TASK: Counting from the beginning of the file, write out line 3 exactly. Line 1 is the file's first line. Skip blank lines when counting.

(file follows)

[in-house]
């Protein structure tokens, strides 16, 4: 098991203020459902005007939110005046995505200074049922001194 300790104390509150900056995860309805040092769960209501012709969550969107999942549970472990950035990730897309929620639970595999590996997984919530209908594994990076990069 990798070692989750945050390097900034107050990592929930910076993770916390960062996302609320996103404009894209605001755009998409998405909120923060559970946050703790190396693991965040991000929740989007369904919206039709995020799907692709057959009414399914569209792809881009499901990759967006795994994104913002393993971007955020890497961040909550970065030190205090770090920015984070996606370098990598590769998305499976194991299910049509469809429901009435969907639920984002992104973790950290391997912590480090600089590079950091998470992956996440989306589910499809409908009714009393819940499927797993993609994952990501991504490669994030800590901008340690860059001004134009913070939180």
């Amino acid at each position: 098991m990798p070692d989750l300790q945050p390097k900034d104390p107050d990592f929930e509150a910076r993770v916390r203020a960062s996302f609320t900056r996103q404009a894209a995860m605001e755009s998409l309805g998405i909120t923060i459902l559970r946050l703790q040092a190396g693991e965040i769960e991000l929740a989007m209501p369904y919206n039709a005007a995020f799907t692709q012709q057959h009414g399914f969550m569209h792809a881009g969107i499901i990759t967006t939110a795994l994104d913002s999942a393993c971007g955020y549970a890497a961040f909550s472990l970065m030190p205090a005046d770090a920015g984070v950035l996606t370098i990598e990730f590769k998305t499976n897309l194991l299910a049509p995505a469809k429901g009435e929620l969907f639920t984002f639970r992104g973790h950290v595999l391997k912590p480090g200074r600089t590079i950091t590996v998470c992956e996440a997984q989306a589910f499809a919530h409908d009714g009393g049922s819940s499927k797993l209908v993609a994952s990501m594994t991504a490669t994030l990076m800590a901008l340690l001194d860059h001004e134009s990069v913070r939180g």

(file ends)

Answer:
């Amino acid at each position: 098991m990798p070692d989750l300790q945050p390097k900034d104390p107050d990592f929930e509150a910076r993770v916390r203020a960062s996302f609320t900056r996103q404009a894209a995860m605001e755009s998409l309805g998405i909120t923060i459902l559970r946050l703790q040092a190396g693991e965040i769960e991000l929740a989007m209501p369904y919206n039709a005007a995020f799907t692709q012709q057959h009414g399914f969550m569209h792809a881009g969107i499901i990759t967006t939110a795994l994104d913002s999942a393993c971007g955020y549970a890497a961040f909550s472990l970065m030190p205090a005046d770090a920015g984070v950035l996606t370098i990598e990730f590769k998305t499976n897309l194991l299910a049509p995505a469809k429901g009435e929620l969907f639920t984002f639970r992104g973790h950290v595999l391997k912590p480090g200074r600089t590079i950091t590996v998470c992956e996440a997984q989306a589910f499809a919530h409908d009714g009393g049922s819940s499927k797993l209908v993609a994952s990501m594994t991504a490669t994030l990076m800590a901008l340690l001194d860059h001004e134009s990069v913070r939180g």